Before New Pig’s founders invented the world’s first Absorbent Sock in 1985, they spent their days shoveling grit to clean up oily machinery and floors. The work was back-breaking, but at the time, clay cat litter was the only absorbent on the market. You had to make a mess to clean up the mess. Fortunately, times have changed and cleaning up oily messes today is safer, easier and less expensive compared to cat litter.
This article answers some common questions about using kitty litter as an oil absorbent and provides nine reasons why absorbent mats and socks are a better choice.
Will Kitty Litter Absorb Oil?
At a glance, it might appear that cat litter soaks up oil, but technically it does not. Oil coats the surface of each cat litter particle, but it never gets absorbed inside. Why does this matter? As the coated litter is handled, or if it just sits too long, the oil can seep back onto the floor or other surfaces - the mess never ends!
What is the Difference Between Cat Litter and Oil Dri?
Cat litter and Oil Dri (Oil Dry) are essentially the same thing. They’re both clay-based products that are not capable of absorbing liquids, and both can be hazardous to your health when their dust is inhaled. The primary difference is that kitty litter products tend to add odor-control and anti-clumping properties, whereas Oil Dri exists in a more basic form.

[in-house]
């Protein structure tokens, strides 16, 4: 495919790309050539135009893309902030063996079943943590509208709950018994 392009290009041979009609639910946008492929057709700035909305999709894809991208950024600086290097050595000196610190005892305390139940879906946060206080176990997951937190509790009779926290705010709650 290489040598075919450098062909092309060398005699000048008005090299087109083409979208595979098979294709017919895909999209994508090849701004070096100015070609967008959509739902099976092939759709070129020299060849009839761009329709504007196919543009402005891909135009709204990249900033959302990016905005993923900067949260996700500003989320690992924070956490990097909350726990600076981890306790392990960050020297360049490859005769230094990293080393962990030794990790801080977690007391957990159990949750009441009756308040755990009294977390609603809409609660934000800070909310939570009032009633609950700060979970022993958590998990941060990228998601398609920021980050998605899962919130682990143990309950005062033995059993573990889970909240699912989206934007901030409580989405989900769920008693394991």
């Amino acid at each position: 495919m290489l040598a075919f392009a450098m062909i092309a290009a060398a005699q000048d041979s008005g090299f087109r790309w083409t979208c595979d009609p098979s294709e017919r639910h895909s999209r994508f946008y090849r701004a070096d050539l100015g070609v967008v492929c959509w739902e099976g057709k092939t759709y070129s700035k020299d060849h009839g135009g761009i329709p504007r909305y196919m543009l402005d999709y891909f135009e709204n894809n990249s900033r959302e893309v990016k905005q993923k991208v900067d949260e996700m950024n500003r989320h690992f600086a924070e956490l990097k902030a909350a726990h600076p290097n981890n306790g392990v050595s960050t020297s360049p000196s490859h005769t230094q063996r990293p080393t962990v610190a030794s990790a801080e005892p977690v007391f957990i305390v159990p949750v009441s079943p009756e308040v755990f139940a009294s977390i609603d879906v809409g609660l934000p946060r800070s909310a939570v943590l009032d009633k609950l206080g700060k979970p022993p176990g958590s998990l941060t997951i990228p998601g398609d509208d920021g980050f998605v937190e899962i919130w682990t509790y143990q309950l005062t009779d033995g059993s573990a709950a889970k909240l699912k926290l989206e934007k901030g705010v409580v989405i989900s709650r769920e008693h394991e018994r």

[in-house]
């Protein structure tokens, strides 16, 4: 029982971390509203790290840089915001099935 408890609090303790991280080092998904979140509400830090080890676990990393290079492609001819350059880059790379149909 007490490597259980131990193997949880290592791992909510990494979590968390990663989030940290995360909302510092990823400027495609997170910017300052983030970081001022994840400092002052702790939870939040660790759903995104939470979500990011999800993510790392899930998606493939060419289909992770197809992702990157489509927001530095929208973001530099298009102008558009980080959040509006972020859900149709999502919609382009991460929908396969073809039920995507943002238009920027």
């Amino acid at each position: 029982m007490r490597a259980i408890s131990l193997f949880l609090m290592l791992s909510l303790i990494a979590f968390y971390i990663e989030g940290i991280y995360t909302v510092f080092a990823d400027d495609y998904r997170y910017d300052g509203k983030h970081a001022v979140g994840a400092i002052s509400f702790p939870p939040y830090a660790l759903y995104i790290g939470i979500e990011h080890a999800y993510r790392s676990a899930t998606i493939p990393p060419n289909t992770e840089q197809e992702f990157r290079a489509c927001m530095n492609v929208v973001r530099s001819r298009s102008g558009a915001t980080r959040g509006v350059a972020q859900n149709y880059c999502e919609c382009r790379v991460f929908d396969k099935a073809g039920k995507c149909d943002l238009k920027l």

What is the Difference Between Kitty Litter and Other Oil Absorbents?
Modern oil absorbent products (called contained absorbents) take a different approach to leak and spill cleanup. Instead of clay, they are made from safer, more absorbent materials like ground corn cobs, vermiculite, cellulose and polypropylene. And instead of having to spread loose particles all over your floor, absorbent socks, pillows and mats are designed so you can easily pick them up once they’re saturated — and the mess stays inside.
Making a Case to Lose the Cat Litter
When it comes to oil absorbent vs kitty litter, it’s not even close. Here are nine reasons to let it go and make the switch:
Reason #1: Clay Can Ruin Your Health
Check out the health warning on the bag. Clay contains crystalline silica, a mineral that is known to cause silicosis – an irreversible lung disease that causes fluid buildup and scar tissue in the lungs, reducing your ability to breathe.
Reason #2: Clay Damages Machinery, Engines and Moving Parts
Gritty dust and clay particles find their way into all sorts of nooks and crannies – including engines, gears and other moving parts. This causes premature wear and unscheduled downtime.
How much of a problem is it, really? To find out, we sent ten 20 ml samples of motor oil containing clay dust articles from two leading brands of clay-based loose absorbent to an SAE/ASTM-certified laboratory. A 1-hour, standard ASTM D4172 ball bearing wear test determined that just 20 dust-size particles could reduce part life by 20%. Ouch!
And when it’s not busy wearing out machines, it’s scratching up the finish on your floors and ruining any hope of a smooth finish for anything you might want to run through a paint booth.
Reason #3: Clay Gets Tracked Everywhere
Clay sticks to your shoes, so it – and the oil on it – goes wherever you go: into offices, lobbies, the lunchroom. Now the mess is everywhere instead of just on the spill.
Absorbent mats for aisles and walkways lay flat and absorb dirt and oil as they are walked on so that it doesn’t get tracked everywhere.
Reason #4: Clay is Labor Intensive